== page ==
Oxidative stress caused by the generation of ROS and reactive nitrogen intermediates (RNI) has been demonstrated to play a crucial role in sensory cell damage and loss of residual hearing (Jia et al., 2018). Extracellular ROS can cause cell death and necrosis by proteolytic degradation and peroxidation of the phospholipids in the cell membrane (Dinh et al., 2015). Intracellularly, ROS are formed by the mitochondria. If high levels of ROS accumulate then this can also lead to damage to the mitochondrial membrane and the release of pro-apoptotic factors into the cytoplasm (Dinh et al., 2015). In agreement with our previous studies, we observed intense CellROX staining in OC explants subjected to EIT, suggesting high levels of oxidative stress. TDCA was not only able to reduce the expression of ROS measured via the Cell ROX deep red staining, but also able to attenuate the RNI indicated by the reduction in iNOS immunolabeling. During inflammation, iNOS is upregulated and it produces NO which can be converted to peroxynitrite, an RNI. TDCA was able to decrease iNOS expression around the HCs and limit RNI production.
Besides oxidative stress, apoptosis in HCs involves either the intrinsic or extrinsic programmed cell death pathways. The extrinsic pathway involves a ligand such as TNF-α binding to a death receptor on the cell surface, triggering the activation of caspase 8 and eventual cleavage of caspase 3, initiating programmed cell death (Dinh et al., 2015; Eshraghi et al., 2015). Conversely, the intrinsic pathway begins with a stress signal that leads to an increase in the bax:bcl2 ratio in the mitochondria, which then triggers a channel opening in the outer mitochondrial membrane and the escape of pro-apoptotic molecules that trigger caspase-dependent (Cyt C) or independent pathways (Dinh et al., 2015; Eshraghi et al., 2015). Our previous studies have shown caspase-3 dependent sensory cell damage post-EIT (Eshraghi et al., 2015). In this study, we observed that TDCA was able to significantly reduce the expression of cleaved caspase-3, which can attenuate the activation of both the intrinsic and extrinsic pathways of programmed cell death. Interestingly, we observed that TDCA treated OC explants showed less cleaved caspase-3, iNOS, and CellROX deep red immunostaining than was observed in the control samples. One possible explanation for this can be attributed to the high potency of TDCA and its ability to downregulate gene expression of these inflammatory mediators; however, further studies are needed to confirm these findings.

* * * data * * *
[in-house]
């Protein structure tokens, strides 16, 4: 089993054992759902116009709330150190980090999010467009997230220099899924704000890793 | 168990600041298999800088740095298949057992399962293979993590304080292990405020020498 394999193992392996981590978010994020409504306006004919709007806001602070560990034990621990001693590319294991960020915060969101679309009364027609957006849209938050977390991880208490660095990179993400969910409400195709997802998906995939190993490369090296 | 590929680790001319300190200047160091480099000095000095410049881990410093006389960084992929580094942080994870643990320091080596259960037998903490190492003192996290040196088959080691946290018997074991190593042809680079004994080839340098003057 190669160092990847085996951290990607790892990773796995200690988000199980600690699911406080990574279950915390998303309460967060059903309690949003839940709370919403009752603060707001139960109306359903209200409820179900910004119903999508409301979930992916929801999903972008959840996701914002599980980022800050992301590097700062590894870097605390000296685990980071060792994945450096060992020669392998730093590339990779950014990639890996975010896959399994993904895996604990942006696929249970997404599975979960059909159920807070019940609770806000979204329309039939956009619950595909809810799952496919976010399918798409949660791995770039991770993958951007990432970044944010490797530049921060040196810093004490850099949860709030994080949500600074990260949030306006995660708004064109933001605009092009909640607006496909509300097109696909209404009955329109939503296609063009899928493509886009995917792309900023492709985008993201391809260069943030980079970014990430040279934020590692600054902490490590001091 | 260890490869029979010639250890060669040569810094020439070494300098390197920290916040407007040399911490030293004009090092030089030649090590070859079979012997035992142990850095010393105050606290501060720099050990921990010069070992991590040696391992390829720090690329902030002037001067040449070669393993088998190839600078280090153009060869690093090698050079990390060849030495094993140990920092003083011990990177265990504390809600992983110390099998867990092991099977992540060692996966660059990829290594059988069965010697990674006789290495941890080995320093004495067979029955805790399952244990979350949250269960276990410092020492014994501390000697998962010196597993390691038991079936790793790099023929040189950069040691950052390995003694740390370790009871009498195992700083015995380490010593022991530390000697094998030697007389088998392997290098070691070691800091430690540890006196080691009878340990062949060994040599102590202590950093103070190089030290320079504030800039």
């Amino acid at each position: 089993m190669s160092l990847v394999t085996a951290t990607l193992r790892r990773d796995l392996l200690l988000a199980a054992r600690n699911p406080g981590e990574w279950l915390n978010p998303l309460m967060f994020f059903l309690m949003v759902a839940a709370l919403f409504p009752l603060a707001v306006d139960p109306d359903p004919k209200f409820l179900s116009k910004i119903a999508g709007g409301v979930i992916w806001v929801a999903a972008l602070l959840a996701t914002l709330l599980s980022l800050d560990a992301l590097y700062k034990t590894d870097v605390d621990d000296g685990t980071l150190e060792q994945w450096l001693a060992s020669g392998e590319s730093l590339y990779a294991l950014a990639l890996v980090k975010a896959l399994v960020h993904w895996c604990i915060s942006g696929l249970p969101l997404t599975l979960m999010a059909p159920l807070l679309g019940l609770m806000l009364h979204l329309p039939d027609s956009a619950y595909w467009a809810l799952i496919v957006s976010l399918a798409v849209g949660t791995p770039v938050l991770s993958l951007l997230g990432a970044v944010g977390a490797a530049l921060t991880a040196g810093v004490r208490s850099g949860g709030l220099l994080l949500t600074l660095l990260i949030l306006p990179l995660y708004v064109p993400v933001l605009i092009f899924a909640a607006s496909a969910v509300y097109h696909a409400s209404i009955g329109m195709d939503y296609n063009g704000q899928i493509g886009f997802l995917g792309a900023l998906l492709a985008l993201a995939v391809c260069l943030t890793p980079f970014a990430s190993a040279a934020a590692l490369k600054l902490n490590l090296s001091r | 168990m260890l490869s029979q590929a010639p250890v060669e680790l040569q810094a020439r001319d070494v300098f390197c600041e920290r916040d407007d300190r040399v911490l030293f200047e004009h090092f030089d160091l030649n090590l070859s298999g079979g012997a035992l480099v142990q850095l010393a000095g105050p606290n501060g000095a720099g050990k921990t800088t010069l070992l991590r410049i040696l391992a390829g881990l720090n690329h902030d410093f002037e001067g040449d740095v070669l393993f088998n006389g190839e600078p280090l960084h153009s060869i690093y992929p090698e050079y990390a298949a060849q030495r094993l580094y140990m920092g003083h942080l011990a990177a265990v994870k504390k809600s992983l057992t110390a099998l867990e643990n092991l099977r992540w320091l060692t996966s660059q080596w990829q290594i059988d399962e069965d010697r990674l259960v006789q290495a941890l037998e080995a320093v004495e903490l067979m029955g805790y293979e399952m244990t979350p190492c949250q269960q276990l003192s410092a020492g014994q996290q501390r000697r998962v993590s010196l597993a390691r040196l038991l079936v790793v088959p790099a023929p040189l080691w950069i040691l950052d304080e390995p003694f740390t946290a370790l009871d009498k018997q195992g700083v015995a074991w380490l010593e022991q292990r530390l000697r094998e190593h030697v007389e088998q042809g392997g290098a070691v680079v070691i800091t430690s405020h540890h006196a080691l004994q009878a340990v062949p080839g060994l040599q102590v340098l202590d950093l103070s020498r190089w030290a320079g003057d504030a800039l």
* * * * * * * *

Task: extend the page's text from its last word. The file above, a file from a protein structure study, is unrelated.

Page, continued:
The MMP is known to be a key indicator of cell health as it is essential for oxidative phosphorylation and for driving the import of essential proteins into the organelle (Friedman and Nunnari, 2014; Sakamuru et al., 2016). Loss of this membrane potential leads to the activation of signals that induce mitochondrial fragmentation and trigger subsequent cell death pathways via BAX activation as well as the release of ROS into the cytoplasm (Friedman and Nunnari, 2014). TDCA was able to protect the integrity of the mitochondrial membrane as indicated by the JC-1 probe which detects changes in MMP. This ascertains TDCA’s ability to attenuate the intrinsic pathway of apoptosis and prevent the release of pro-apoptotic molecules into the cytoplasm of HCs. Hence, the molecular mechanisms underlying TDCA otoprotection involve targeting oxidative stress, apoptotic, and inflammatory host pathways (Jia et al., 2013).
Bile acids and their potential for drug delivery have become a growing area of interest due to their unique inherent biochemical structures as well as their therapeutic effects in the body (Li and Chiang, 2020; Winston et al., 2020). Currently, bile acids are being explored as transport mechanisms for various drugs to increase targeted delivery and bioavailability (Dalpiaz et al., 2019; Kecman et al., 2020). These delivery strategies employ various bile acid-containing structures such as bilosomes, micelles, and bile-acid polymer nanocarriers (Pavlović et al., 2018; Albash et al., 2019; El Menshawe et al., 2020). All of these carriers serve as absorption enhancers, increase drug solubilization, and increase permeability into cells. Furthermore, bile salts can penetrate through the blood-brain barrier by modifying the tight junctions to allow for paracellular penetration or incorporation into the membrane bilayer (Lalić-Popović et al., 2013). In this case, since the bile acid, TDCA is itself the therapeutic agent it can be arranged into one of the aforementioned structures to facilitate its delivery to a specific part of the body such as the inner ear.